Measure R: Debra Medina Cordes and Dr. Ruby Durias for the Oxnard Elementary School Board
In 2012 the concerned residents living within the Oxnard School District agreed to raise their own property taxes for up to 40 years by passing a school bond to “ relieve overcrowding at every school” in the Oxnard School District, in the form of a bond called Measure R. What voters may not have realized was that recently modernized schools— Harrington, Elm and Lemonwood — would be razed and new buildings would be constructed. K-8s would be created at five former elementary campuses. All school boundaries would be erased and the entire district would become a school-of-choice district. On top of that ambitious agenda, every child would receive an Apple iPad. In other words, the Oxnard School District was going to reinvent itself in a very risky reconfiguration where 15,000 children and their families would play guinea pigs in an educational experiment approved by the school board.
Caldwell Flores Winters Inc., CFW, is a consulting firm that many school districts hire to write, campaign and pass bond measures. Once the bond is passed CFW will provide bond management services for a district. Oxnard did exactly that with Measure R. The board, with the district’s lawyer, Yuri Calderon, providing the board with legal representation, approved Measure R for the ballot.
CWF then formed a PAC for Measure R and money began to flow in. Ideally, bond projects should be awarded to local contractors keeping the money in the community that was taxed. For the Measure R PAC, out-of-state contractors and out-of-county contractors began to pour cash into the PAC to pass Measure R. Contractors like architectural firm Dougherty and Dougherty were among many that contributed $12,500 to this PAC. About $150,000 were raised to campaign and pass Measure R.
Dougherty got the contract for the Measure R work and this may not be a coincidence. According to an article in Bloomberg in 2006, CFW “shuns competitive bidding 97 percent of the time.” Measure R does not allow competitive bidding for work done in the school district. This means that the taxpayer does not get the lowest bid, or even the highest-quality bid; the taxpayer gets the bid CFW decides they will get.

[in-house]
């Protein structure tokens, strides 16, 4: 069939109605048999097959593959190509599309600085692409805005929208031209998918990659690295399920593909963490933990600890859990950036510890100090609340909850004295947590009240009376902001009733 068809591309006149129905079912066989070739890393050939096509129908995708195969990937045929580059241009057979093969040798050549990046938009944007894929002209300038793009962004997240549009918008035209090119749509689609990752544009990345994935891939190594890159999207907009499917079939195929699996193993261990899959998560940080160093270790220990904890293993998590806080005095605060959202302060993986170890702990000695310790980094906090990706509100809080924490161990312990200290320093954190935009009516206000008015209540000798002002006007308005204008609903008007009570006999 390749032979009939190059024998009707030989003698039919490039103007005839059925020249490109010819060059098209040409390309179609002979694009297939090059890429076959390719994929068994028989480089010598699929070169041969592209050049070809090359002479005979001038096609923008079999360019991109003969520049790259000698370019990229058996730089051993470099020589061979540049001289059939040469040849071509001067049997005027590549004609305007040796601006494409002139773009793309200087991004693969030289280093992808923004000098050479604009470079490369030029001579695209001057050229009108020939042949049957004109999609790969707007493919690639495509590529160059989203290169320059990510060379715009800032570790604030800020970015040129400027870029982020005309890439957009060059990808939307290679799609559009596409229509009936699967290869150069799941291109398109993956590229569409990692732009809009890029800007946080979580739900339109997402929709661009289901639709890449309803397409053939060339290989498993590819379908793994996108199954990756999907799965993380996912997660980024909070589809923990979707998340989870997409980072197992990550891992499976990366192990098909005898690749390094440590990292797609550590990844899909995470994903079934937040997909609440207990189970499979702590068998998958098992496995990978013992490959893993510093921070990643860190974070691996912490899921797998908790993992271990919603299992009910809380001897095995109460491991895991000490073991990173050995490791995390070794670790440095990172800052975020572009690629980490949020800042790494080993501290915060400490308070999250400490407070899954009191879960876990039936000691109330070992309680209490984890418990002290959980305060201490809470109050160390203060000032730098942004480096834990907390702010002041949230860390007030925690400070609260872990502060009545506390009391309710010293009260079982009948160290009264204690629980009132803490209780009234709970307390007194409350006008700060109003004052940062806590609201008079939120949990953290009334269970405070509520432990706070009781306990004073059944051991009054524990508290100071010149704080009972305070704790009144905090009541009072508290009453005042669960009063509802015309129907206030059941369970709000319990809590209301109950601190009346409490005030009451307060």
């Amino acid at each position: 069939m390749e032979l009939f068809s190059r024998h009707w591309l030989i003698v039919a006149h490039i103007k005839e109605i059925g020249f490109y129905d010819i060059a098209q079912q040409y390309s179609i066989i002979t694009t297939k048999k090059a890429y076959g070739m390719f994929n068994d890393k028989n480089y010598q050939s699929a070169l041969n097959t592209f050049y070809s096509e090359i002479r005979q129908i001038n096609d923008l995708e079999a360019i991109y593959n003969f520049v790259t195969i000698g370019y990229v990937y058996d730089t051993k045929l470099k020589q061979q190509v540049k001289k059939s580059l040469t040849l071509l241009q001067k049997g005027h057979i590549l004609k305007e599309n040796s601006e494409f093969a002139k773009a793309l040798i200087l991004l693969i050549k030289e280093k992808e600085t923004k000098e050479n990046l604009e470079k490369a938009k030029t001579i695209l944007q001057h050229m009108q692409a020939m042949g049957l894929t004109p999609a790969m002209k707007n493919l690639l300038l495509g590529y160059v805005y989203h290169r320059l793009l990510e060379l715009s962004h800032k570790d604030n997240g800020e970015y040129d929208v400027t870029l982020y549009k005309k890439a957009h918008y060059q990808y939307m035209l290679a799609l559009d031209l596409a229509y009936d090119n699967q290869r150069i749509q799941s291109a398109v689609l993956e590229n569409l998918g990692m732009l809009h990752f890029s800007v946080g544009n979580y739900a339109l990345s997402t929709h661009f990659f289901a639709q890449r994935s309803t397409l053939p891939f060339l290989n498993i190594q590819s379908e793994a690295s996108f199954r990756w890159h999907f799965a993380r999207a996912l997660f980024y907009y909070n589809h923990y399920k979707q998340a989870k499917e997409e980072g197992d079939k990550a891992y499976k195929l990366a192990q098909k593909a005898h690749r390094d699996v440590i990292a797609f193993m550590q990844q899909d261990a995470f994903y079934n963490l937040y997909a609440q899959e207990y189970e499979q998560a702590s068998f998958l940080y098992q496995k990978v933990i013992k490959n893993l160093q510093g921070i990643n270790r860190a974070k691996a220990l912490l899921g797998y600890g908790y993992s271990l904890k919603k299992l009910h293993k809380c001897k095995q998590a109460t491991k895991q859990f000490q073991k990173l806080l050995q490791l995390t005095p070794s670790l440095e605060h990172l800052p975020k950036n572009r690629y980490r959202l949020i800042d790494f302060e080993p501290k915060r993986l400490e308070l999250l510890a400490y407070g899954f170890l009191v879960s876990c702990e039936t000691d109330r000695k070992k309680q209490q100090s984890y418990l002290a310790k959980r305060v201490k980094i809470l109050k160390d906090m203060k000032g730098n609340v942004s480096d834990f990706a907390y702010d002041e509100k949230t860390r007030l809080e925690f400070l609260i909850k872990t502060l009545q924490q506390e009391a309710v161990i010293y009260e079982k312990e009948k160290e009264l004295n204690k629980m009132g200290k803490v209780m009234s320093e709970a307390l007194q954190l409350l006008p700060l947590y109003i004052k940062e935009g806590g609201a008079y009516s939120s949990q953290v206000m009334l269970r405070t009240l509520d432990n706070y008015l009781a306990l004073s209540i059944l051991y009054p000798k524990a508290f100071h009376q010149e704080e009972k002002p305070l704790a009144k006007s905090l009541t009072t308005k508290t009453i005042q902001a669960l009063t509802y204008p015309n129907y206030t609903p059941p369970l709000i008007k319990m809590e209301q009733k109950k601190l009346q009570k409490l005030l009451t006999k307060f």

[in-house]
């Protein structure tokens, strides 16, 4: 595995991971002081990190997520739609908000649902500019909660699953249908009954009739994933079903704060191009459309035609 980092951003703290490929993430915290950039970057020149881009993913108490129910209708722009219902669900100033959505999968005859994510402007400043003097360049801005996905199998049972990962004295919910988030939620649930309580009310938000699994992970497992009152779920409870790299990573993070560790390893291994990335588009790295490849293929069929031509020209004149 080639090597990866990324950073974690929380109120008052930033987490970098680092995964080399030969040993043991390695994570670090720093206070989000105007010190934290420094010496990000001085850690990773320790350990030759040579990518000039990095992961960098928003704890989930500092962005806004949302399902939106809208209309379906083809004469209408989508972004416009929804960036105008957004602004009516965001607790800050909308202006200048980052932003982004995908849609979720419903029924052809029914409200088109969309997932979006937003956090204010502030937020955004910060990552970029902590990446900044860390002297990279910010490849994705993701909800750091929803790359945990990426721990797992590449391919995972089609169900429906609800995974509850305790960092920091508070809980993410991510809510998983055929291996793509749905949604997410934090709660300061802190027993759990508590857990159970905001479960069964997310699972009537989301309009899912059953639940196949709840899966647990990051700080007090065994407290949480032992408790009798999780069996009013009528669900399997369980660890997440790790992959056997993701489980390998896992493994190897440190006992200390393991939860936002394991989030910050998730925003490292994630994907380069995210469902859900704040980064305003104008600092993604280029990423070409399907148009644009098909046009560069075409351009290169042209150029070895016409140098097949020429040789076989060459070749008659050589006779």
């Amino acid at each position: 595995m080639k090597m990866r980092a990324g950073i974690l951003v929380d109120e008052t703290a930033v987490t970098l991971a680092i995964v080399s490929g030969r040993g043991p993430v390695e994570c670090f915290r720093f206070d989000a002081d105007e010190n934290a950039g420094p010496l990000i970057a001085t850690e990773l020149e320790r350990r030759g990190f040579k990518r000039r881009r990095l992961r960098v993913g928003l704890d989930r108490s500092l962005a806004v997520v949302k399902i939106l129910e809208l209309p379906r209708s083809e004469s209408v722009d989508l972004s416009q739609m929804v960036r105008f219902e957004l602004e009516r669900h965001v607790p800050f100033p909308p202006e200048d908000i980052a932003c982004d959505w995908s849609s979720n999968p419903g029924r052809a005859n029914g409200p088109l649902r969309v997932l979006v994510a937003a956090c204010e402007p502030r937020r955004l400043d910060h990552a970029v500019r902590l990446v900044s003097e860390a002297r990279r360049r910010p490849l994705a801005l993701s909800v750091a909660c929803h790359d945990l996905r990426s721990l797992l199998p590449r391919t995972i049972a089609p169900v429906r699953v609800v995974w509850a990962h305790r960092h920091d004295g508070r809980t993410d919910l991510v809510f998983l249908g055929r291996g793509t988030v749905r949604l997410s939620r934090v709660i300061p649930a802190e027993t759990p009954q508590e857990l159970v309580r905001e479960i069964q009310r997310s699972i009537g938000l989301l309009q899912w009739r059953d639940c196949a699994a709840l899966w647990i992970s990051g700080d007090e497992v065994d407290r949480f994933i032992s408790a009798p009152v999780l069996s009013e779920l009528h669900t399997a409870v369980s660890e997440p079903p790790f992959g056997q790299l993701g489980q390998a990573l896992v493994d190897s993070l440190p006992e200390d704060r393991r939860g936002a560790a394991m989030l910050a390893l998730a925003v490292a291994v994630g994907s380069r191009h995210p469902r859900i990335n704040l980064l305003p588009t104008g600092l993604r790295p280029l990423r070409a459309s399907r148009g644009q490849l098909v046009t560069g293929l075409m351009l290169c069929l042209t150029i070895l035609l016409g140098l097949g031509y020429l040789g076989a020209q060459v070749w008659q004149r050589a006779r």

Yuri Calderon was the district’s chief counsel and helped guide the district on the contract with CFW. The contract between the district and CFW was signed July 11, 2012. By August 2012 Calderon jumped ship from the law firm to become the project director for the district’s new bond consultants, CFW. Calderon’s former legal associates and former partner, Bonifacio Garcia, remain in Oxnard providing legal services for the district.
CFW’s contract with the district has the consulting firm receiving 4.75 percent of costs from Measure R. Remember, that is a $90 million bond with many millions more in matching state grants. CFW does receive an additional 2 percent from any state grants, which were $7 million this year alone. Since technology was a part of the bond, Apple iPads would be bought and handed out to 15,000 students and 750 teachers. I have found that the district has paid CFW around$ 2 million in the past year alone. This may all be typical and ethical business practices for these types of services. I’m not an expert, but I do question the effectiveness of these practices.
Remember the first statement for Measure R, ”Relieve overcrowding at all Oxnard schools”? After all of this money being spent, Oxnard schools still have among the highest class sizes in Ventura County. In addition Oxnard has new K-8s stumbling and unprepared for rowdy middle school students and a lack of behavioral accountability in place, inadequate school busing for clubs and sports programs, and a district staggering with the inherent confusion of having no school site boundaries.
Three incumbents are up for election on Nov. 4. The Oxnard teachers association, OEA, of which this writer is an elected representative and PAC chair, are backing Debra Medina Cordes and Dr. Ruby Durias, two former teachers, one an administrator and the other a curriculum specialist in the district. Teachers believe we need common sense and a fresh set of eyes on this bond and the millions of dollars being spent. Teachers are aware that the incumbents have always had the best intentions for the students. We thank them for their service. District trustees are not paid a salary and being a trustee is not a career. By voting for new leadership on the school board nobody is losing a job, but perhaps, maybe, the children of Oxnard can finally be relieved of overcrowded classrooms.
Chuck Manley is an elected representative of the Oxnard Educators Association.